I am a labor and delivery RN and a certified lactation consultant. As an urban California transplant raising two young kiddos in the middle of rural Pennsylvania (think Amish… literally), my personal blend of liberal chillness and backcountry honkey tonk often yields interesting results. The transition to motherhood has not been an easy one for me. As I have clumsily traversed all the stumbling blocks of pregnancy, labor, breastfeeding, baby sleep, infant reflux, toddlerhood, finding an identity in parenthood, and just basic survival, I have made it a bit of a personal crusade to help other new mothers find themselves in the same uncharted territory.

Our Porch View

As a nurse, part of my job is educating new moms. What I quickly learned as I brought my own bundle of joy home was that the bullet points we send mothers home from the hospital with is vastly insufficient. Even my background in maternity and newborn care did not adequately prepare me for life with a newborn. How could we expect the average mom to go home and not feel totally overwhelmed and alone?

Both my infants were difficult babies. They were colicky poor sleepers and seemed to spend the majority of their waking hours crying. My first cried a great deal, especially during the evening witching hours. Breastfeeding became a real struggle as I dealt with overactive letdown and oversupply. I had no idea that too much milk could cause so many problems! I was basically drowning my son in a torrent of breastmilk ultimately leaving both of us drenched and crying by the end of each feed. With the help of a lactation consultant and dropping dairy from my diet, he mostly outgrew his cantankerousness by 6 months.


Large and In Charge

Then came my daughter. Holy Cow. Colicky did not even begin to describe her. I quickly realized her issues were far more severe and could not simply be attributed to oversupply and run of the mill infant fussiness. She screamed bloody murder ALL. THE. TIME. When she wasn’t screaming, she was vomiting. She was ultimately diagnosed with infant reflux that led us down a year-long path of medication, frenectomies, exclusion diets, allergy testing, and lots of tears (for baby girl and mommy). The most frustrating part of my journey was how very alone I felt. Many of my health care providers failed me. The first person to give me any real guidance was the same lactation consultant who guided me through my oversupply issues. She gave my daughter’s issues a name and then provided a play by play plan of action to help her.

is Real

We are now free of reflux but its grip on my entire family has left a mark. I have felt called to take everything I have learned to help other mothers in similar situations. As an RN, I only get a very limited time to educate and help parents. I wanted to do more. I decided to get certified as a lactation consultant and open my own private practice.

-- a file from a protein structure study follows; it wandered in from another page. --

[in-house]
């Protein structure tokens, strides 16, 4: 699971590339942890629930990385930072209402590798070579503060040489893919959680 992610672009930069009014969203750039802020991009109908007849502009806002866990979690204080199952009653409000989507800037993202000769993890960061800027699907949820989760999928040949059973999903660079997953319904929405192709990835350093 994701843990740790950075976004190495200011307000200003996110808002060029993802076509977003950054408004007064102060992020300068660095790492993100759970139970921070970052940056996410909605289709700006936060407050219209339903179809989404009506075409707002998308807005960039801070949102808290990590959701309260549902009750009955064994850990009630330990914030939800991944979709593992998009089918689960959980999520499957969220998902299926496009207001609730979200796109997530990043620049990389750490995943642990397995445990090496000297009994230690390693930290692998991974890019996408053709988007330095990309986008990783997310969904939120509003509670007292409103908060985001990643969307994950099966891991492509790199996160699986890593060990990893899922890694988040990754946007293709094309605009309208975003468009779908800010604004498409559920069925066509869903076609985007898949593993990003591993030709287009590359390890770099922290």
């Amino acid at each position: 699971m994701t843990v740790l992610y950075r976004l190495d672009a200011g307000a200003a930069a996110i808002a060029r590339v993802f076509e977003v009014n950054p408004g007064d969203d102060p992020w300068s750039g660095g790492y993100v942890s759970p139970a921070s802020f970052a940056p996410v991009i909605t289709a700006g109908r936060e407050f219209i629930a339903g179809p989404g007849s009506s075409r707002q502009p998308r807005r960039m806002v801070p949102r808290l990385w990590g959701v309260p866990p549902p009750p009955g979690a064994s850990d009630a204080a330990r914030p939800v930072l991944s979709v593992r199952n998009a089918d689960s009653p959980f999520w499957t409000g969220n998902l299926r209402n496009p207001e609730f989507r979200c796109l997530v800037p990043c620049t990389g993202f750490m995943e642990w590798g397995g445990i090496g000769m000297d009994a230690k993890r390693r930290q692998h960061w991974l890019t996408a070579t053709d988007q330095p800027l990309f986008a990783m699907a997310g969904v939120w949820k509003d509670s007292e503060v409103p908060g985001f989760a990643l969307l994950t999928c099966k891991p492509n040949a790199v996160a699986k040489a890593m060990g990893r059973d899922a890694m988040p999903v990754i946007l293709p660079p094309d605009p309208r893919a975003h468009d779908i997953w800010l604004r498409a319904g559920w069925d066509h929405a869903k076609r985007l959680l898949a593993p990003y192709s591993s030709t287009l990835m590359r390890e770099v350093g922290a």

As the dream of my own business became a reality, I began to feel a piece was missing. I wanted to reach parents on a greater scale; to be able to teach, share, and grow together. During the height of my daughters’ reflux battle, I wrote a piece for Scary Mommy that did pretty well. When that article got picked up and shared, it felt like I found a piece of myself that I never knew was missing. I love to write, take pictures and talk about being a mommy. How amazing to use all my passions in one neat little package.

While birth is just the beginning, it can at times also feel like an end; the end of who we were, the end of freedom, the end of dreams. Friends, I’m here to tell you that it is not the case. It may be the end of life as you knew it but it is not the end of you. Some days will be hard. There will be times when motherhood feels crushingly lonely. I felt those feelings. I have cried ugly tears alone in my baby’s nursery. I felt the guilt of wishing away parts of my children’s infancy so that I could regain some piece of my former self. I let these feelings consume me.

Then, gradually at first, the stranglehold of infancy started to loosen. I began to breath again. It started with little uninterrupted moments; like pooping in private or having an uninterrupted shower. I began to get a full nights sleep REGULARLY. I started to feel human again. It was then that I realized I was building the walls of my own confinement. When I began to reach out to other mothers and shyly confess some of my deepest darkest feelings I was not met with disapproving stares. I was met with confirmation. They mirrored my sentiments and we felt community from our shared experience.

I began to realize that it doesn’t “take a village to raise a child” simply because of the workload, but because mother’s need community. We need to know we are not alone. Through commonality mothers realize that their perceived failures are just part of the landscape of raising children. When I was able to step back, it changed my whole worldview. I was able to see the beauty of my days with my kids, those little magical hidden moments nestled away amongst the frenzy of my day. Chubby baby smiles, little fingers twirling in my hair, and lispy baby babble are breadcrumbs leading me through my days. If I don’t open my eyes and SEE, I am going to miss all of this.

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